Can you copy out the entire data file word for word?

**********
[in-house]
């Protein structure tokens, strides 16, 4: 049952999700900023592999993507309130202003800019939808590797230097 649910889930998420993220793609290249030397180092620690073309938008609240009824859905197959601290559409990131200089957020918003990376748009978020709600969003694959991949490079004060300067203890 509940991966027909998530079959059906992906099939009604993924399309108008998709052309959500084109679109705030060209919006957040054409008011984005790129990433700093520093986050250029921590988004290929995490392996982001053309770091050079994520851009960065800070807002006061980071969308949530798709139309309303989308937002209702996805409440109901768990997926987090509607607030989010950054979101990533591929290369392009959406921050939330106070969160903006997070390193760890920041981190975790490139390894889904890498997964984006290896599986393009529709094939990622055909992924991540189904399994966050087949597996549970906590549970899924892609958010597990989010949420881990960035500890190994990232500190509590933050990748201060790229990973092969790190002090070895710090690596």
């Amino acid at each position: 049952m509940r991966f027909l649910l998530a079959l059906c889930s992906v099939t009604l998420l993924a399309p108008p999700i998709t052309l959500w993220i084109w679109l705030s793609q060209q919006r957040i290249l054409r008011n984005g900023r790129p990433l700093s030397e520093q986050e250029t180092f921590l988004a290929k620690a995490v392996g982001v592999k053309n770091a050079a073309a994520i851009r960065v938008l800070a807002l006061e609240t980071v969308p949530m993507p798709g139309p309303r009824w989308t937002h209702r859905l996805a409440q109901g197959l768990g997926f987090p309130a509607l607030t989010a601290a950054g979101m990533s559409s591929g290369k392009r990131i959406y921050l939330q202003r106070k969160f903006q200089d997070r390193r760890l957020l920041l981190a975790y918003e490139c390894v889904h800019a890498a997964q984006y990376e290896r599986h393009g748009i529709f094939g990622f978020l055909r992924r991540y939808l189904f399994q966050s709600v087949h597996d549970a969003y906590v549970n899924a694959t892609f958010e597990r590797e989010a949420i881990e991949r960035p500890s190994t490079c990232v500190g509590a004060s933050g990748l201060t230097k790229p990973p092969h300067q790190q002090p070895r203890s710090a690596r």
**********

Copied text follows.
[in-house]
């Protein structure tokens, strides 16, 4: 049952999700900023592999993507309130202003800019939808590797230097 649910889930998420993220793609290249030397180092620690073309938008609240009824859905197959601290559409990131200089957020918003990376748009978020709600969003694959991949490079004060300067203890 509940991966027909998530079959059906992906099939009604993924399309108008998709052309959500084109679109705030060209919006957040054409008011984005790129990433700093520093986050250029921590988004290929995490392996982001053309770091050079994520851009960065800070807002006061980071969308949530798709139309309303989308937002209702996805409440109901768990997926987090509607607030989010950054979101990533591929290369392009959406921050939330106070969160903006997070390193760890920041981190975790490139390894889904890498997964984006290896599986393009529709094939990622055909992924991540189904399994966050087949597996549970906590549970899924892609958010597990989010949420881990960035500890190994990232500190509590933050990748201060790229990973092969790190002090070895710090690596």
């Amino acid at each position: 049952m509940r991966f027909l649910l998530a079959l059906c889930s992906v099939t009604l998420l993924a399309p108008p999700i998709t052309l959500w993220i084109w679109l705030s793609q060209q919006r957040i290249l054409r008011n984005g900023r790129p990433l700093s030397e520093q986050e250029t180092f921590l988004a290929k620690a995490v392996g982001v592999k053309n770091a050079a073309a994520i851009r960065v938008l800070a807002l006061e609240t980071v969308p949530m993507p798709g139309p309303r009824w989308t937002h209702r859905l996805a409440q109901g197959l768990g997926f987090p309130a509607l607030t989010a601290a950054g979101m990533s559409s591929g290369k392009r990131i959406y921050l939330q202003r106070k969160f903006q200089d997070r390193r760890l957020l920041l981190a975790y918003e490139c390894v889904h800019a890498a997964q984006y990376e290896r599986h393009g748009i529709f094939g990622f978020l055909r992924r991540y939808l189904f399994q966050s709600v087949h597996d549970a969003y906590v549970n899924a694959t892609f958010e597990r590797e989010a949420i881990e991949r960035p500890s190994t490079c990232v500190g509590a004060s933050g990748l201060t230097k790229p990973p092969h300067q790190q002090p070895r203890s710090a690596r």